Quote:
Originally Posted by Mr Gadget View Post
Should I shift the TSP to the ROTH and pay the taxes when I retire? Can I since itís over the 5K limit per year? Additionally, not sure if itís worth doing the SEPP afterwards, I looked at Retire Early: Can I withdraw money from my IRA before age 59Ĺ ? I don't need the money, but might be nice, still not sure.
My understanding is that there are no limits on roll overs from 401ks to IRAs. Having said that, I'm not sure if the cost of rolling over your TSP account into a Roth IRA would be worth it. The Roth generally benefits folks that will be in a higher tax bracket in retirement. Since you indicated that you do not plan on working after the service, this will likely not be the case for you. And, rolling over your TSP account into a Roth would also create a big tax bill for you right after you retire. If you really want to roll over to a Roth, though, is it possible to roll over a smaller amount each year (small enough to not push you into the next higher tax bracket)? I don't know if that option exists, but it might be worth asking the good folks at the TSP.

Quote:
Originally Posted by Mr Gadget View Post
I just refinanced in January from a 20 year mortgage to a 15 year and dropped two points on the interest rate. I could pay off the remaining mortgage (65K) with just about all of my liquid savings (currently a money market at NFCU, normally laddered CDís), that would leave me with just the TSP and/or Roth as back up funds and no other cash except about 5K in INTEL stock, but it would eliminate a $600 a month mortgage payment (and save about 28K on interest). Not sure if I should pay off the mortgage and then use that difference for building back up a safety account and then investing. (Since I donít have to really worry about losing my job/income, Iíll be living on my pension)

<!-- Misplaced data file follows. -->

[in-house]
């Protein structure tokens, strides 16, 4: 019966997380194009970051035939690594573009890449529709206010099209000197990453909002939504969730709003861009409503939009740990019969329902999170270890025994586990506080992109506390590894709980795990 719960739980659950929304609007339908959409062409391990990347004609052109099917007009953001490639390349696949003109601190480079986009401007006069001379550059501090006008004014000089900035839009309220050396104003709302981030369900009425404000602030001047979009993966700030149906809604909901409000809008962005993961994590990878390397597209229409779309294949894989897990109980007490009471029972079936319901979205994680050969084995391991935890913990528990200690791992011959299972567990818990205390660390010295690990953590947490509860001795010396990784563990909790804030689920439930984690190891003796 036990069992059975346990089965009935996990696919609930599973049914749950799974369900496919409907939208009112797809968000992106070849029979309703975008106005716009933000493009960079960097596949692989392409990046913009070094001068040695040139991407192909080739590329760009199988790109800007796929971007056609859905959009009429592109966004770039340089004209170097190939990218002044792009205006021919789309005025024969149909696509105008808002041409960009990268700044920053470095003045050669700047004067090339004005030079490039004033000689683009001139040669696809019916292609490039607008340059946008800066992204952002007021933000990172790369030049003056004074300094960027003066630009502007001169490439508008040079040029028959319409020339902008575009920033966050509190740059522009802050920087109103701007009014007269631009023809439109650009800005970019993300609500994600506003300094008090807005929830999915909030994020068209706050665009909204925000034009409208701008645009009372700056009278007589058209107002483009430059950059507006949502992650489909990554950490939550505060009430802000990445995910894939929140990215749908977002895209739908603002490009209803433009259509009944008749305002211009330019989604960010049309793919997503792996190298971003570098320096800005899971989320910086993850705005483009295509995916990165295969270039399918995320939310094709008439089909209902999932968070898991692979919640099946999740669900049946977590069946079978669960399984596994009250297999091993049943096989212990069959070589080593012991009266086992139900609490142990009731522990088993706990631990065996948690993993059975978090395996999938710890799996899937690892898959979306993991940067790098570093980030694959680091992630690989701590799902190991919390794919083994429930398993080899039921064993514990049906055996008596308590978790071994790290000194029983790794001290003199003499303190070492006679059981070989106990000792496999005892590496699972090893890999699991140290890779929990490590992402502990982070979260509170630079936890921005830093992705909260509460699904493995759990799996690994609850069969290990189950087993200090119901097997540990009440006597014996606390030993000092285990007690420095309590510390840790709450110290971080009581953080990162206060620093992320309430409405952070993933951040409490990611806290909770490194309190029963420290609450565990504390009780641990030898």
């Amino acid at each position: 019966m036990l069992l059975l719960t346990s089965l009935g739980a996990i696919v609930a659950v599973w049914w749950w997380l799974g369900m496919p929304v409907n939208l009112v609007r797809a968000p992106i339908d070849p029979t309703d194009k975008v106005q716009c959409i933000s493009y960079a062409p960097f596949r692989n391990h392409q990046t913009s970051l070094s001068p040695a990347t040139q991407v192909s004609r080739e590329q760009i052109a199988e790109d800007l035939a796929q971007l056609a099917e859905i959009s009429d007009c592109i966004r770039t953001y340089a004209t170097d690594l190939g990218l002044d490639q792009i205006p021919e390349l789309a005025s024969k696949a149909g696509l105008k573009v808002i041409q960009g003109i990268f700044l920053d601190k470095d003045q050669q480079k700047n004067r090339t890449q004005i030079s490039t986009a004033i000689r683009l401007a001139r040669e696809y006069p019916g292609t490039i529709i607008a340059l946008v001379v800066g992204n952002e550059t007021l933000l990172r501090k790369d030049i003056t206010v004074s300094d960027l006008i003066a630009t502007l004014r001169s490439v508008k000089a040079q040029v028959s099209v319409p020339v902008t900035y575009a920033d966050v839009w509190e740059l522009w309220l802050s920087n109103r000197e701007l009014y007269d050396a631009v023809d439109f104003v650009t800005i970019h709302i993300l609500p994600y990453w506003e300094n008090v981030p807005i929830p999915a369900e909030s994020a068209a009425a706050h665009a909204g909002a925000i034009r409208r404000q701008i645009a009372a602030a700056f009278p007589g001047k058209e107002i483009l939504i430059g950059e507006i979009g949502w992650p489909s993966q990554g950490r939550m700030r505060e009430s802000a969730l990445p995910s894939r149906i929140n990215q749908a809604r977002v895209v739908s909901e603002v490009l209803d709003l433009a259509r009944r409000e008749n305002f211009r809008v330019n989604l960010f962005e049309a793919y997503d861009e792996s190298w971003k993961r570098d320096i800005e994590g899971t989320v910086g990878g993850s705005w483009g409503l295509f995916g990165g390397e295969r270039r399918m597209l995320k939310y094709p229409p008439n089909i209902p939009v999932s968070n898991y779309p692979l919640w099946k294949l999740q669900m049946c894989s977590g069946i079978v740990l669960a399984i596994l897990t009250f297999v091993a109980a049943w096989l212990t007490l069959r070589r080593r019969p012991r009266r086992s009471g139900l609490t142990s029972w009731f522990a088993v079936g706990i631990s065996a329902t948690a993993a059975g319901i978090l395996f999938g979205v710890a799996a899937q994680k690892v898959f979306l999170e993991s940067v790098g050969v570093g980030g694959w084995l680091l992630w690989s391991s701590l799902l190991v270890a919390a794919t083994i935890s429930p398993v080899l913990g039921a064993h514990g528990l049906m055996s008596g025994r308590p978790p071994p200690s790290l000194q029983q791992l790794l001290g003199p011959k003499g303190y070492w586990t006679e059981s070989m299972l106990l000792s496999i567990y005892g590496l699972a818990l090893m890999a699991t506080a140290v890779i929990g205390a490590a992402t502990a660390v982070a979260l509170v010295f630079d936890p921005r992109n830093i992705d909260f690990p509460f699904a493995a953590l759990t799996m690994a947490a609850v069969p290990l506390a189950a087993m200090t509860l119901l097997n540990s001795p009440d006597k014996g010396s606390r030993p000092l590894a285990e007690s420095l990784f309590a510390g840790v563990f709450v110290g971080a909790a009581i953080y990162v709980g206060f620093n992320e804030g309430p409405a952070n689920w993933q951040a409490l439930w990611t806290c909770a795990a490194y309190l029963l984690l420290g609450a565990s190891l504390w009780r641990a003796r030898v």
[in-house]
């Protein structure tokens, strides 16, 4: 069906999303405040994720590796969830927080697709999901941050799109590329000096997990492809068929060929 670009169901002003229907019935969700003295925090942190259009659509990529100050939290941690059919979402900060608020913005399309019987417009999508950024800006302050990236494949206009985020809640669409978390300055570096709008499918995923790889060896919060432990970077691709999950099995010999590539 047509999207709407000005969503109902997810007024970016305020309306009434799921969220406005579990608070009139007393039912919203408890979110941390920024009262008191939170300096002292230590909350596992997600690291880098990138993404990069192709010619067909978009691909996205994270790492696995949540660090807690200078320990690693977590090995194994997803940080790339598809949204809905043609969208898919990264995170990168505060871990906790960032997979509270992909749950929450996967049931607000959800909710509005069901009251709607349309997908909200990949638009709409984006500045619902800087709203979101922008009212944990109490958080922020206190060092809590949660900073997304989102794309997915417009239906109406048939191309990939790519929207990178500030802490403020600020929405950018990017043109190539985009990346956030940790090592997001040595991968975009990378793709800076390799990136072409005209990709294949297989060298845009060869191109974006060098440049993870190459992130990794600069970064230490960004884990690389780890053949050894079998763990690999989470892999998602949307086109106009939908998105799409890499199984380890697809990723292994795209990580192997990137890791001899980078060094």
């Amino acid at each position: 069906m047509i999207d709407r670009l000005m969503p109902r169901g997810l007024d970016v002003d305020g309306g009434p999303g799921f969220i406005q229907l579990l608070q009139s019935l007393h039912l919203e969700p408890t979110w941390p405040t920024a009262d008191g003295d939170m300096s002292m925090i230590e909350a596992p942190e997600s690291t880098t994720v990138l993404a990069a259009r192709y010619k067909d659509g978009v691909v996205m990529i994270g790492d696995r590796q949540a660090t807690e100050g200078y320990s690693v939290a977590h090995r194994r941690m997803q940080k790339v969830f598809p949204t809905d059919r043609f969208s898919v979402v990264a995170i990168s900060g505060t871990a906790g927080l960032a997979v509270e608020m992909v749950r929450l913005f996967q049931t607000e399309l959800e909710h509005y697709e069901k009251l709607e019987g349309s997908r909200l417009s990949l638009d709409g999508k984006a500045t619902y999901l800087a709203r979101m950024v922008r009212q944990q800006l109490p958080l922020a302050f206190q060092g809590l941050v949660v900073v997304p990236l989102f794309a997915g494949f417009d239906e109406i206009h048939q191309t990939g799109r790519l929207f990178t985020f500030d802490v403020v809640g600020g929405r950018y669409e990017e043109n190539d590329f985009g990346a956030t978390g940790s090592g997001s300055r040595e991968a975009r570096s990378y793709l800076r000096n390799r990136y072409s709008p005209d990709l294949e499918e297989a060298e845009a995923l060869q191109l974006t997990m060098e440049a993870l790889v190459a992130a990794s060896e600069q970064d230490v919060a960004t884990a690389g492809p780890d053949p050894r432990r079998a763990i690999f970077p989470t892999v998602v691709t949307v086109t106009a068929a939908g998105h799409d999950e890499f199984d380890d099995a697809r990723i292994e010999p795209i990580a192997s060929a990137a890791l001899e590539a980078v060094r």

Personally, I would maintain a fully funded emergency fund (3-6 months living expenses) as you get ready to retire rather than immediately paying off the mortgage. You'll have the security of your pension, but there may be some increased costs in retirement that you won't really know about until you get there and don't currently have budgeted...I've read a few posts on this board from folks that experienced that when they retired. Having a good emergency fund will give you some wiggle room/budget flexibility. And, it is always nice to have some cash on hand when Murphy rears his ugly head...little emergencies are always going to pop up, and having a cash cushion, in my opinion, makes them a lot more manageable.

Again, welcome to the board and congratulations on your retirement.
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Old 07-18-2009, 03:34 PM   #5
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I would err on the side of liquidity...after you've been retired for a few years and you find you don't "need" it then you can pay down etc.

Jim
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Old 07-19-2009, 12:26 AM   #6
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I don't know how much it adds to everyone's level of knowledge, but I rediscovered this TSP vs Roth newsletter while I was looking through some old bookmarks:
http://www.tsp.gov/forms/highlights/high08c.pdf
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Old 07-19-2009, 09:26 PM   #7
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Thanks to all, I think it does make more sense to keep the TSP separate and just pay of the mortgage incrementally ahead of time. Since I've got a 4.625% rate, I don't think I'll see that again.